¶ 10. This Court reviews a trial court's denial of a motion for a new trial based on an abuse-of-discretion standard. Butler v. State, 102 So.3d 260, 268 (¶ 23) (Miss.2012). Similar to the trial court's standard, this Court has the authority to grant a new trial when the Court determines, in its discretion, that the verdict " is so contrary to the overwhelming weight of the evidence that to allow the verdict to stand would sanction an unconscionable injustice." Id. " If, upon evaluating the evidence in the light most favorable to the verdict, this Court finds itself in disagreement with the jury's verdict, the proper remedy is to grant a new trial." Patterson v. State, 37 So.3d 702, 704 (¶ 10) (Miss.Ct.App.2010).

¶ 11. Under Mississippi Code Annotated section 63-11-30(1)(b) (Rev.2013), " [i]t is unlawful for any person to drive or otherwise operate a vehicle within this state who is ... under the influence of any ... substance which has impaired such person's ability to operate a motor vehicle...." Section 63-11-30(5) provides:

Every person who operates any motor vehicle in violation of the provisions of subsection (1) of this section and who in a negligent manner causes the death of another ... shall, upon conviction, be guilty of a separate felony for each such death ... and shall be committed to the custody of the State Department of Corrections for a period of time of not less than five (5) years and not to exceed twenty-five (25) years for each such death ....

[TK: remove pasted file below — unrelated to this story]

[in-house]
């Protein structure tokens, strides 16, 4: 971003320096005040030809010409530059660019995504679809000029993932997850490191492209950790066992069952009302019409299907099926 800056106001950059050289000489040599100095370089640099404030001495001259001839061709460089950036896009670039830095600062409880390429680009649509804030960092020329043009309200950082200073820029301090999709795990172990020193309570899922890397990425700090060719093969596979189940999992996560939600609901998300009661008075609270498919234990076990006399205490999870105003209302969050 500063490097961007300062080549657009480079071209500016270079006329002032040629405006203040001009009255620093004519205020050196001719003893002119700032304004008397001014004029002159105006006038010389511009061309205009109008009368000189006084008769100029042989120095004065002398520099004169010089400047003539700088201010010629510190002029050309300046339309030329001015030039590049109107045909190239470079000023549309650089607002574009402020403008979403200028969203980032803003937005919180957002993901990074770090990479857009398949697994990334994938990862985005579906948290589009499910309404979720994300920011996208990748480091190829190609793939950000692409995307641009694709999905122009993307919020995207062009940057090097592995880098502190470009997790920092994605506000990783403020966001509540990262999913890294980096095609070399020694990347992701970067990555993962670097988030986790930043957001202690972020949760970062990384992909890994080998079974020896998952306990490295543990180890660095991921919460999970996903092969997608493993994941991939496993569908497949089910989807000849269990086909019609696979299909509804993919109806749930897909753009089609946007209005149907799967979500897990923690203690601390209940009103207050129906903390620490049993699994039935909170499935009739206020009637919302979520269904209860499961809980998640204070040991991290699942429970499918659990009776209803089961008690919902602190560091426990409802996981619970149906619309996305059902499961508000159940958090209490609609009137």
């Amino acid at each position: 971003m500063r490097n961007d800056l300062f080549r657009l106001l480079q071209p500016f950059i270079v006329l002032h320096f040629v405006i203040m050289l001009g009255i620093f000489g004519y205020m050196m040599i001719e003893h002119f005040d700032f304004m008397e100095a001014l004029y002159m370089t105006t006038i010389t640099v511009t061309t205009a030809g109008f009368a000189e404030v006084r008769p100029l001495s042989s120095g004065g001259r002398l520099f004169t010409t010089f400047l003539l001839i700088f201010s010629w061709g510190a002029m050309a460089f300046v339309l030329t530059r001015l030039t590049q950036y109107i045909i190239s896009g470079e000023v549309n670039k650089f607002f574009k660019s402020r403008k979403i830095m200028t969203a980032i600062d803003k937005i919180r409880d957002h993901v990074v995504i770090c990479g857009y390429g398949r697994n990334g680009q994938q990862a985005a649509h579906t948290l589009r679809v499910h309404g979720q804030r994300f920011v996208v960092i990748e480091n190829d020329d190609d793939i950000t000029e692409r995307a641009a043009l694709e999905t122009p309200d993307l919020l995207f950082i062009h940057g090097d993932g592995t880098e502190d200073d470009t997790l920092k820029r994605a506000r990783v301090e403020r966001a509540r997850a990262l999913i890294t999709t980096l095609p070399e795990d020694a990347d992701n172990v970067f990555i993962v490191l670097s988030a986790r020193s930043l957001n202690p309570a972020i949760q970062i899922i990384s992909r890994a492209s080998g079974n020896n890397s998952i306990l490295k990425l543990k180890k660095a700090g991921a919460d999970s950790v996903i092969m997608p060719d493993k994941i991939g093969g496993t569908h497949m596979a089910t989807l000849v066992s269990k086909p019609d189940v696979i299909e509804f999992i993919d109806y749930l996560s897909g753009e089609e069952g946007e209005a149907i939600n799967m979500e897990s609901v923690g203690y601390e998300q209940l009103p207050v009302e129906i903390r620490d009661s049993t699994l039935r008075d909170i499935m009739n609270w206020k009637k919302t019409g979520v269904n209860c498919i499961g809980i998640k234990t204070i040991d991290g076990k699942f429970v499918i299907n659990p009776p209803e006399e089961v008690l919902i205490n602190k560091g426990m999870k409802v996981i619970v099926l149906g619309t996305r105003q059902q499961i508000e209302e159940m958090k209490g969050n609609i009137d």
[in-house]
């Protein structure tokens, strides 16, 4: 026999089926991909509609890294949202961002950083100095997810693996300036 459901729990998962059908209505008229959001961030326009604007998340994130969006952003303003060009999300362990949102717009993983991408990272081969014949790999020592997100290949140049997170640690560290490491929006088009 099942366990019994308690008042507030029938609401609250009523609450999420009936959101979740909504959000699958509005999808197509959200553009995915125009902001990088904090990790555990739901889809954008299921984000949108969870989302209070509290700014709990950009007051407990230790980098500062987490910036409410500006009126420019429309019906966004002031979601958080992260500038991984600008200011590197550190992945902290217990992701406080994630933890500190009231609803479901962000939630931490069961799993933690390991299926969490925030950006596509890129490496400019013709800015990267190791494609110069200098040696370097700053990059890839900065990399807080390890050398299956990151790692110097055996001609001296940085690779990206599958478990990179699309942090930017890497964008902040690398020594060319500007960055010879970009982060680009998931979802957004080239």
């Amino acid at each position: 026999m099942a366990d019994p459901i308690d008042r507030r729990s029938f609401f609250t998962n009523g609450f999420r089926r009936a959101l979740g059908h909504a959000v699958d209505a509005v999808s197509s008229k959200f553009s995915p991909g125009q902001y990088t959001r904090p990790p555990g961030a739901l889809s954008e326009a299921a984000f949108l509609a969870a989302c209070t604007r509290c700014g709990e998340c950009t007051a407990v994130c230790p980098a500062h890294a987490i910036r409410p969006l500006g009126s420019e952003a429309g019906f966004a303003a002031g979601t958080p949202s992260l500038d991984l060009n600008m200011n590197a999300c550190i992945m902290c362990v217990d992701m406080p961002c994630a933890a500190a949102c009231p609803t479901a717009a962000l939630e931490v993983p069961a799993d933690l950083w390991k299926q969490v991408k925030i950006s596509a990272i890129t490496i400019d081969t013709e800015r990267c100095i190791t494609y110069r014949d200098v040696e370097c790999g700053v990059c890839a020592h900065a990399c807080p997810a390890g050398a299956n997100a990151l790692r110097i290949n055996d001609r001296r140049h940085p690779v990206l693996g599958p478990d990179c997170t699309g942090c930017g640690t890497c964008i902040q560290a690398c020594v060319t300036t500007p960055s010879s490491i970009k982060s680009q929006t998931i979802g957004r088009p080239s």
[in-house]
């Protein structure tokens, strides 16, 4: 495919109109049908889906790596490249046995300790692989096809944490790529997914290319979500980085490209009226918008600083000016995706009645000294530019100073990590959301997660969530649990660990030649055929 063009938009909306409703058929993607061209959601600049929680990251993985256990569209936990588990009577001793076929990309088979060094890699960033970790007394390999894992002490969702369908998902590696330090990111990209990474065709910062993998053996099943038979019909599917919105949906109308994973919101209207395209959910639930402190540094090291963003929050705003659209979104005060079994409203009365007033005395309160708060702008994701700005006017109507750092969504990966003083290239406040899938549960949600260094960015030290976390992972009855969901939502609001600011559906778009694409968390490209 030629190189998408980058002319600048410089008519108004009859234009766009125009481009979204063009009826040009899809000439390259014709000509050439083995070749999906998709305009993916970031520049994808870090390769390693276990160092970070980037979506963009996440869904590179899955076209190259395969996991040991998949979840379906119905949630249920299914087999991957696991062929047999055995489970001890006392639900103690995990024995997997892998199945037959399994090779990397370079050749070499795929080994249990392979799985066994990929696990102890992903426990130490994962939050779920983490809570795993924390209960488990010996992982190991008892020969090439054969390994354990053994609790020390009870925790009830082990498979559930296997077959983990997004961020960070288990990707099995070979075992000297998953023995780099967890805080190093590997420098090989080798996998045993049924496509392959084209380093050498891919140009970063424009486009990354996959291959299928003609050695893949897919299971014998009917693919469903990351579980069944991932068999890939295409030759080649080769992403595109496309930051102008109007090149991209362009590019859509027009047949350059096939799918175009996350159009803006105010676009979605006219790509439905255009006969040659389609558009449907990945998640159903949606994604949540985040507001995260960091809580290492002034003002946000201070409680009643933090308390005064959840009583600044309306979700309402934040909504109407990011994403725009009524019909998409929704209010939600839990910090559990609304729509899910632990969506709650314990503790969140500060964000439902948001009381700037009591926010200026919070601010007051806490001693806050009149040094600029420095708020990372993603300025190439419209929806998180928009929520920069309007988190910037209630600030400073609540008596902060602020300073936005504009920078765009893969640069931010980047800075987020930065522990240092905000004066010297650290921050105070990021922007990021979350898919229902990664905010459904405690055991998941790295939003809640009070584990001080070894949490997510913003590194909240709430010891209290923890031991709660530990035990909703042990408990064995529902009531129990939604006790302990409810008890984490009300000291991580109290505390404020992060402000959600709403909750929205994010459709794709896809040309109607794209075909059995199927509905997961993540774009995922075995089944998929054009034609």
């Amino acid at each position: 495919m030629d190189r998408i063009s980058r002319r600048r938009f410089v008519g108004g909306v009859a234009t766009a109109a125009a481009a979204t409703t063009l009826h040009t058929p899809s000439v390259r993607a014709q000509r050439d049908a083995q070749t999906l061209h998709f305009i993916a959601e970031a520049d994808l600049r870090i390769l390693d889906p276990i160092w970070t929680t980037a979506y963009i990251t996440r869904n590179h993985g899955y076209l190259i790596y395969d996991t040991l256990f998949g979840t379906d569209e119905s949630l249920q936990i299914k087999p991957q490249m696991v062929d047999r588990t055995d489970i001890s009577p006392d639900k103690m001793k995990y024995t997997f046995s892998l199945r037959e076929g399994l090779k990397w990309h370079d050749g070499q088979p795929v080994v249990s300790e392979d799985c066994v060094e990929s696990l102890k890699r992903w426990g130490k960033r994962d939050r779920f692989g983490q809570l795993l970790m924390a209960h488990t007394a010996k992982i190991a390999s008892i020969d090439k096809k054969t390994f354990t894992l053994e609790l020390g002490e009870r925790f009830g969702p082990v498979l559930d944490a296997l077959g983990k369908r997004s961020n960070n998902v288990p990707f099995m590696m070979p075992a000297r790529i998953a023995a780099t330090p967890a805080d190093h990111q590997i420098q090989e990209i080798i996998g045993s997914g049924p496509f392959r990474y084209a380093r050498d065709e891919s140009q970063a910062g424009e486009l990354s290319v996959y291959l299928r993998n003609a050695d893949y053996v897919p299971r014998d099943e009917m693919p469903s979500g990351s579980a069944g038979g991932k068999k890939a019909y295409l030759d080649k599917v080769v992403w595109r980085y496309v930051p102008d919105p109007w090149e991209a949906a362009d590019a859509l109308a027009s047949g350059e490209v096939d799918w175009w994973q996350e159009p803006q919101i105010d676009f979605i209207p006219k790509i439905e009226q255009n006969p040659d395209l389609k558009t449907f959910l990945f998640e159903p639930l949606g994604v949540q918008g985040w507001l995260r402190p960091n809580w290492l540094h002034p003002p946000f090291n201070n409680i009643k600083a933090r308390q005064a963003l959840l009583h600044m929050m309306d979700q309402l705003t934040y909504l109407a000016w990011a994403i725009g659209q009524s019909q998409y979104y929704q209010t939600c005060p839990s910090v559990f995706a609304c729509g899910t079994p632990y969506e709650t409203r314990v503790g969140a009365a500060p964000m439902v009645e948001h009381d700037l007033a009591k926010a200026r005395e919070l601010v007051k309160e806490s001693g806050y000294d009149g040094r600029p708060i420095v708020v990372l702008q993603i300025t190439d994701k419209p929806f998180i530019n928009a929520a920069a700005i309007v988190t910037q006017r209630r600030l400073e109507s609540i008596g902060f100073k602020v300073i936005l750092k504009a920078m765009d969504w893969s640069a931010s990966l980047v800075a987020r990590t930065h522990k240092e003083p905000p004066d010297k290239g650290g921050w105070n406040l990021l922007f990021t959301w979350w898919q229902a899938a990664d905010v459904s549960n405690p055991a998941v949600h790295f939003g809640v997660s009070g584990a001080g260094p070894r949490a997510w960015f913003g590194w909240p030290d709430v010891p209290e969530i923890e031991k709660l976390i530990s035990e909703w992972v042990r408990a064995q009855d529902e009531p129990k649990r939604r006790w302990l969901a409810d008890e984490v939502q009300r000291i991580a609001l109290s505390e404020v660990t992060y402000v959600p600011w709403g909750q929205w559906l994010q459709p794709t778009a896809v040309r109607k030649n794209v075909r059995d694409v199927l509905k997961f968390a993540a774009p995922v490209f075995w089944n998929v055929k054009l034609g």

¶ 12. Here, Faulkner was indicted because she did wilfully, unlawfully, and

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feloniously operate a motor vehicle under the influence of a substance that had impaired her ability to operate a motor vehicle, and did thereby, in a negligent manner, cause the death of Dover, a human being, in direct violation of section 63-11-30(5). As a result, the State was required to prove beyond a reasonable doubt both elements of the statute: that Faulkner operated a vehicle under the influence, and that she caused the death of another in a negligent manner.